Morphological studies

Macroscopic descriptions and ecological information, such as habitat notations, time of fruiting and associated plant communities accompanied the detailed field notes of the fresh basidiomata. Color terms in capital letters (e.g. Myrtle Green, pl. VIII) are from Ridgway (1912). Photographs of collections were taken in the natural habitat using a Nikon Coolpix 8400 digital camera. Microscopic anatomical features were observed and recorded from revived dried material; sections were rehydrated either in water, 5% potassium hydroxide (KOH) or in anionic solution saturated with Congo red. All anatomical structures were observed and measured from preparations in anionic Congo red. Colors and pigments were described after examination in water and 5% KOH. Measurements were made at 1000× using a calibrated ocular micrometer (Nikon Eclipse E200 optical light microscope). Basidiospores were measured directly from the hymenophore of mature basidiomes, dimensions are given as (minimum) average ± standard deviation (maximum), Q = length/width ratio with the extreme values in parentheses, Qm = average quotient (length/width ratio) ± standard deviation and average spore volume was approximated as a rotation ellipsoid [V = (π.L.W2)/6 ± standard deviation]. The notation [n/m/p] indicates that measurements were made on “n” randomly selected basidiospores from “m” basidiomes of “p” collections. The width of each basidium was measured at the widest part, and the length was measured from the apex (sterigmata excluded) to the basal septum. Metachromatic, cyanophilic and iodine reactions were tested by staining the basidiospores in Brilliant Cresyl blue, Cotton blue and Melzer’s reagent, respectively. Line drawings of microstructures were traced in free-hand based on digital photomicrographs of rehydrated material.

DNA extraction, PCR amplification and DNA sequencing

Genomic DNA was isolated from 10 mg of four dried herbarium specimen (Table 1), by using the DNeasy PlantMini Kit (Qiagen, Milan Italy) according to the manufacturer’s instructions. PCR amplifications were performed with the primers ITS1F/ITS4 for the nrITS region (White et al. 1990, Gardes and Bruns 1993), LR0R and LR5 for the nrLSU region (Vilgalys and Hester 1990) and the reverse complement of bRPB2-6R2 (Matheny et al. 2007) and bRPB2-7.1R2 (5'– CCCATNGCYTGYTTVCCCATDGC –3') or RPB2-B-F1 and RPB2-B-R (Wu et al. 2014) for partial rpb2. Amplification reactions were performed in a PE9700thermal cycler (Perkin-Elmer, Applied Biosystems) following Vizzini et al. (2015). The PCR products were purified with the AMPure XP kit (Beckman Coulter) and sequenced by MACROGEN Inc. (Seoul, Republic of Korea). The sequences were submitted to GenBank ( and their accession numbers are reported in Table 1.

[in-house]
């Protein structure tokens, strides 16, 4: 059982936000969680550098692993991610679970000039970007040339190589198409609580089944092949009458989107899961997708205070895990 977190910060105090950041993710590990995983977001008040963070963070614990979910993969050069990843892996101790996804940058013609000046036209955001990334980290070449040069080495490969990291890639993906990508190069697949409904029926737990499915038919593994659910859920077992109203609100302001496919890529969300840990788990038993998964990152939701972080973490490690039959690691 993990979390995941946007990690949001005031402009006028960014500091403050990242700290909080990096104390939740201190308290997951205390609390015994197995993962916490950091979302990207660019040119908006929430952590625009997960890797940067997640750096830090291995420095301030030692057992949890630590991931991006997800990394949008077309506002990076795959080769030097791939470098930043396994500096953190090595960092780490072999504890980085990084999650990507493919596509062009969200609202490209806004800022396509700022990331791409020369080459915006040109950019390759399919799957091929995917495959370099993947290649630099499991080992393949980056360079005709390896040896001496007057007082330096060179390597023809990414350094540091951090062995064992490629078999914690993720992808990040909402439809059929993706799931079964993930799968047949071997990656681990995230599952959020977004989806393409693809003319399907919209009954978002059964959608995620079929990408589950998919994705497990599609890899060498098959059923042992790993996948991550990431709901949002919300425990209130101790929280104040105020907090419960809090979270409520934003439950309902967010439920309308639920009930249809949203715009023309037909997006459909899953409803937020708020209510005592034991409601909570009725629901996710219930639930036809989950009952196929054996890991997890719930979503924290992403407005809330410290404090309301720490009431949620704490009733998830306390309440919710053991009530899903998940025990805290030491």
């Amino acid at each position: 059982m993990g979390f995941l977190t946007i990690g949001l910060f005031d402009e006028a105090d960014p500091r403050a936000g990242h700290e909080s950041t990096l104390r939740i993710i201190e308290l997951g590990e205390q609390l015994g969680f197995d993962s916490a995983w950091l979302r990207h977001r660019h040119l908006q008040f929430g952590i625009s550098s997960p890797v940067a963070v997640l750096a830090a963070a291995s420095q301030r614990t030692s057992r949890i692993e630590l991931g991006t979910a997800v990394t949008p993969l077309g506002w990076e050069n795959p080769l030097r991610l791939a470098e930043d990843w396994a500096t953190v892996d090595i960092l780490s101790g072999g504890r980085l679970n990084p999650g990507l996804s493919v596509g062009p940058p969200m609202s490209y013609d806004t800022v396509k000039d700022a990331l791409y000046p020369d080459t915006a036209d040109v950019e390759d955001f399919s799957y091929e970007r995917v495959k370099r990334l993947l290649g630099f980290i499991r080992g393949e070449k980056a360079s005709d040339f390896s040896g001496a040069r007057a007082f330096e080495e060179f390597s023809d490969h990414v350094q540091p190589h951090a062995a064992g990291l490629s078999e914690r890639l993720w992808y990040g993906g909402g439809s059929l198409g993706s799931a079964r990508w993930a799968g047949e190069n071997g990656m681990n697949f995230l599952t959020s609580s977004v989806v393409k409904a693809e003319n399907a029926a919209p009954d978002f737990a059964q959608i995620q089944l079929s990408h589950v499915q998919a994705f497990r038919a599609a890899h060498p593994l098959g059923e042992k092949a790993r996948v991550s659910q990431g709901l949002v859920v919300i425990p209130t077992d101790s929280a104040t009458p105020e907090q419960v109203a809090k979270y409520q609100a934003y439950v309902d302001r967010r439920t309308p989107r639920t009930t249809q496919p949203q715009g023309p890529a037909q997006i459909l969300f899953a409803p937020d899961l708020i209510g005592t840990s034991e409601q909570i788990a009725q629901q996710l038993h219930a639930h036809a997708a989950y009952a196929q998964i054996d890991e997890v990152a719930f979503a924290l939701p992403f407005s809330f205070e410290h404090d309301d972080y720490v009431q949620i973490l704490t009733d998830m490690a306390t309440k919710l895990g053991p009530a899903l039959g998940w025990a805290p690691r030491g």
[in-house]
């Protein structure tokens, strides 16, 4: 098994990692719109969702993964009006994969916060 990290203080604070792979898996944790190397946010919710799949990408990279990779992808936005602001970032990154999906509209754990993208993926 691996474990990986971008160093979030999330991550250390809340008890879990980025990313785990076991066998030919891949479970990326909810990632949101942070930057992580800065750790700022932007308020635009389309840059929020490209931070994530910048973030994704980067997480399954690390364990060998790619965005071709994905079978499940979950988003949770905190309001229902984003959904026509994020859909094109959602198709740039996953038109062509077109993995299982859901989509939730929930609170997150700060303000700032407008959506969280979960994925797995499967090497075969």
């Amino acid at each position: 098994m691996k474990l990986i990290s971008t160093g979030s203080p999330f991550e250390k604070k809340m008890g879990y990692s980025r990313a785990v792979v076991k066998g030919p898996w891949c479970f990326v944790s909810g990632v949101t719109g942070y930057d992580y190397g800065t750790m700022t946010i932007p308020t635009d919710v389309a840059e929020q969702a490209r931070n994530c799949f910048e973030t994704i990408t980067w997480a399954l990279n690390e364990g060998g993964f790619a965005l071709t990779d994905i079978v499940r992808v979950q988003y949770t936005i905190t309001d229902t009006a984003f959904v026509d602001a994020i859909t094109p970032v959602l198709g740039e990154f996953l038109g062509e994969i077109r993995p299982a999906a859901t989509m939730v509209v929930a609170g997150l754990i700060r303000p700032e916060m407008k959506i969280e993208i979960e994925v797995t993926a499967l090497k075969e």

Table 1.

Samples sequenced for the present study.

Species GenBank acc. number Source, date and country
nrITS nrLSU (28S) rpb2
Neoboletus antillanus MK388290 MK388302 MK488082 JBSD127417 (holotype), 14/12/2014, Dominican Republic
Neoboletus antillanus MK388291 MK388302 JBSD127416, 03/12/2013, Dominican Republic
Neoboletus antillanus MK388292 JBSD127418, 01/12/2017, Dominican Republic
Boletus brunneopanoides MK388293 MK512677 BOS 389 (CFMR, holotype), 21/10/2002, Belize

Sequence alignment, data set assembly and phylogenetic analyses